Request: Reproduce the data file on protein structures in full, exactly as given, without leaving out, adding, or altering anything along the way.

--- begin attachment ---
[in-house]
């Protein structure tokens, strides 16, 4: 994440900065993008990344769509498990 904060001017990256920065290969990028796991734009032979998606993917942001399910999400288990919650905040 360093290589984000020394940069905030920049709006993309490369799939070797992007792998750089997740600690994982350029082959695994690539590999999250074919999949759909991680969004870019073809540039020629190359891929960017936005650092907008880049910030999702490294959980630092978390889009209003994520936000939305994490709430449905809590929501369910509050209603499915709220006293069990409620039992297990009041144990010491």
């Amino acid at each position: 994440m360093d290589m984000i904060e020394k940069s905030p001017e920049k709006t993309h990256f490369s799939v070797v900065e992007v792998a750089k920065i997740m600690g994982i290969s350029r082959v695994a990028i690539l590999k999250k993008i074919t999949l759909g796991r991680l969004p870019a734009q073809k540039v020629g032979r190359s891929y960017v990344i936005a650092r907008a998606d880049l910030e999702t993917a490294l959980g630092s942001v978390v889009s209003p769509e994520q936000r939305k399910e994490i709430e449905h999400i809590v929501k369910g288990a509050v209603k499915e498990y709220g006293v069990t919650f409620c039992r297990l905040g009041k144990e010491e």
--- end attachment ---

[in-house]
């Protein structure tokens, strides 16, 4: 994440900065993008990344769509498990 904060001017990256920065290969990028796991734009032979998606993917942001399910999400288990919650905040 360093290589984000020394940069905030920049709006993309490369799939070797992007792998750089997740600690994982350029082959695994690539590999999250074919999949759909991680969004870019073809540039020629190359891929960017936005650092907008880049910030999702490294959980630092978390889009209003994520936000939305994490709430449905809590929501369910509050209603499915709220006293069990409620039992297990009041144990010491």
């Amino acid at each position: 994440m360093d290589m984000i904060e020394k940069s905030p001017e920049k709006t993309h990256f490369s799939v070797v900065e992007v792998a750089k920065i997740m600690g994982i290969s350029r082959v695994a990028i690539l590999k999250k993008i074919t999949l759909g796991r991680l969004p870019a734009q073809k540039v020629g032979r190359s891929y960017v990344i936005a650092r907008a998606d880049l910030e999702t993917a490294l959980g630092s942001v978390v889009s209003p769509e994520q936000r939305k399910e994490i709430e449905h999400i809590v929501k369910g288990a509050v209603k499915e498990y709220g006293v069990t919650f409620c039992r297990l905040g009041k144990e010491e």